Growth in healthcare spending declined slightly in 2017. The decrease was mainly attributed to a reduction in the consumption of goods and services, mainly in hospital care, clinician services, and prescription drugs. This has impacted almost all major insurers and other sponsors of healthcare, such as the federal government. Spending on healthcare grew by 3.9 percent on a per capita basis, reaching $10,739 in 2017.1 Gross domestic product (GDP) spent on healthcare remained at 17.9 percent in 2017, approximately the same as the share of GDP in 2016.1
Why This Is Important
According to the Kaiser Family Foundation (KFF), in 2017, Americans spent, on average, $10,224 on healthcare. While this source places the number at a slightly lower figure than the earlier reference, it still reflects almost two times as much as spent by most nations of equivalent economic status to the U.S. Per capita spending was $8,009 in Switzerland, $5,728 in Germany, $5,511 in Sweden, $5,440 in Austria, and $5,386 in the Netherlands, according to the KFF.3 The average per capita spend in this report, which focused on “comparable” countries, was $5,280, with France, Canada, Belgium, Japan, and Australia all registering below the Comparable Country Average (Table 2). The U.K. was last in this study with a per capita spend of $4,246.3
What Part Does Orthopedics Play in the U.S. Healthcare Spend?
According to a report by Blue Cross Blue Shield4 (BCBS), planned hip and knee replacement surgeries are increasing in the U.S. The report identifies trends in cost and quality of care from 2010 through 2017 for elective hip replacements and total and partial knee replacements using an analysis performed on medical claims of BCBS commercially insured members.
In 2017, elective orthopedic procedures for BCBS commercially insured adult members cost the organization about $25 billion. Elective orthopedic procedures are estimated to be 47 percent of total spend for orthopedic treatments. Since 2010, this amount has grown approximately 44 percent.
Between 2010 to 2017, the greatest expensive increase has been the number of knee and hip procedures across all age segments of the BCBS insured population. For example, in 2017, 242,000 adult BCBS members below the age of 65 had a knee or hip implant.
Over this time frame, BCBS states procedures increased by 17 percent for knee replacements and 33 percent for hip replacements. Also, between 2010 to 2017, the average price for hip procedures grew by 5 percent and the average price for knee procedures grew by 6 percent. The inpatient costs for a knee replacement average $30,249. Hip replacements performed on an inpatient basis have an average price tag of $30,685 (Table 3).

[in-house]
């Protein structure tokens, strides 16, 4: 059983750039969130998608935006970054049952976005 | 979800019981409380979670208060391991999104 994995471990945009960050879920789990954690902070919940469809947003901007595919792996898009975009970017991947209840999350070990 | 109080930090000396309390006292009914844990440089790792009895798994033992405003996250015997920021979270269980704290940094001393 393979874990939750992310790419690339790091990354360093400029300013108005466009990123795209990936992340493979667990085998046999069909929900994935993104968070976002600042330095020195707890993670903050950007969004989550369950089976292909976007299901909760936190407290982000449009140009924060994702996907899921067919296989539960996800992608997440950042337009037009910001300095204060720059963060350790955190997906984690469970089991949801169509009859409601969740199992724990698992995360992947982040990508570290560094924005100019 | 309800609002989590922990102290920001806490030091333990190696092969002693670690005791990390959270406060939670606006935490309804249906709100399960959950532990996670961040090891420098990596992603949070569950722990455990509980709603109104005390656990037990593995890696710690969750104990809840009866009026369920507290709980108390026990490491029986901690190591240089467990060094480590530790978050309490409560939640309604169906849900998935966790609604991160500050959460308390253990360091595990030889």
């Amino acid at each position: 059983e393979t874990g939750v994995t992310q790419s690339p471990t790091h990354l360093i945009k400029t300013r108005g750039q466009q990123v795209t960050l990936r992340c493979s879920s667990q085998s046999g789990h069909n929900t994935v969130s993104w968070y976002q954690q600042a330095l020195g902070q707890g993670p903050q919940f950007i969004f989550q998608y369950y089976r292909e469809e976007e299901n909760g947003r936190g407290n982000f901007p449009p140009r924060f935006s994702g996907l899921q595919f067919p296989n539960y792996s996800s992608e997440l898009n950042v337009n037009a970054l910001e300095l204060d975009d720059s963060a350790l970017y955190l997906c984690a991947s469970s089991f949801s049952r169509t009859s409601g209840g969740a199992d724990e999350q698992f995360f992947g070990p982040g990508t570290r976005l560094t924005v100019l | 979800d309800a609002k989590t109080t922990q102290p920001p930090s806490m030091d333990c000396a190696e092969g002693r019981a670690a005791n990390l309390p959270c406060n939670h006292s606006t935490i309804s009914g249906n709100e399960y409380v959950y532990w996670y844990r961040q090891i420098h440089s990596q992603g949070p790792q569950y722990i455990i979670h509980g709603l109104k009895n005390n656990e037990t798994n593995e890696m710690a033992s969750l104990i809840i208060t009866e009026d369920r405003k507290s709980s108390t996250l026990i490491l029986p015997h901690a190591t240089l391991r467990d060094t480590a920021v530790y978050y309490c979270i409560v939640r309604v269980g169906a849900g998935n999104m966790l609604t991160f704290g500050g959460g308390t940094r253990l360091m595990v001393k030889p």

Largely ignored are the enormous savings for hip and knee procedures in the outpatient setting—a steep discount when compared to the inpatient setting. BCBS reported that a miniscule 11 percent of knees and 8 percent of hips were performed on an outpatient basis in 2017, at rates of $19,002 and $22,078, respectively.4 This isn’t due to complication rates in the outpatient setting. Rather, BCBS reports hip and knee complication rates for procedures performed in the outpatient setting between 2013 to 2017 have improved by 36 percent for hips and 23 percent for knees, and are superior to complication rates in the inpatient setting. These savings reach 30 percent to 40 percent over inpatient complication rates.
In this report, it is clear BCBS hasn’t been able to follow the lead of the Comprehensive Care for Joint Replacement Model (CJR) from the Center for Medicare & Medicaid Services, which claims to have had approximately 465 hospitals in 67 metropolitan statistical areas in the U.S. participating in the program as of Feb. 1, 20185. CJR holds participant hospitals financially responsible for a CJR episode of care and rewards improved care coordination between physicians, hospitals, and post-procedure care providers. Data reported6 for the cost of a procedure for MS-DRG 470—a major joint replacement or reattachment of lower extremity without fracture involvement and without major complications or comorbidities—averages $21,203. Granted, this is a best case scenario cost that averages the charges for hip and knee replacements, but it also represents a reduction in the overall cost of a procedure.
The Medi-Vantage Perspective
The data show hip and knee replacement costs can be managed, but many hospitals (at least for private payers) are not actively managing these costs. Perhaps the medical device industry could employ a strategy of vertically integrating by buying outpatient orthopedic facilities and negotiating with payers to have their members’ hip and knee replacement procedures performed there. It would certainly be an effective way to grow or maintain market share and it would also serve as a disruptive strategy in the orthopedic device industry.
Maria Shepherd has more than 20 years of leadership experience in medical device/life science marketing in small startups and top-tier companies. After her industry career, including her role as vice president of marketing for Oridion Medical, where she boosted the company valuation prior to its acquisition by Covidien/Medtronic, director of marketing for Philips Medical, and senior management roles at Boston Scientific Corp., she founded Medi-Vantage. Medi-Vantage provides marketing, business strategy, and innovation research for the medical device, diagnostic, and digital health industries. The firm quantitatively and qualitatively sizes and segments opportunities, evaluates new technologies, provides marketing services, and assesses prospective acquisitions. Shepherd has taught marketing and product development courses and is a member of the Aligo Medtech Investment Committee (www.aligo.com). She can be reached at 855-343-3100. Visit her website at www.medi-vantage.com.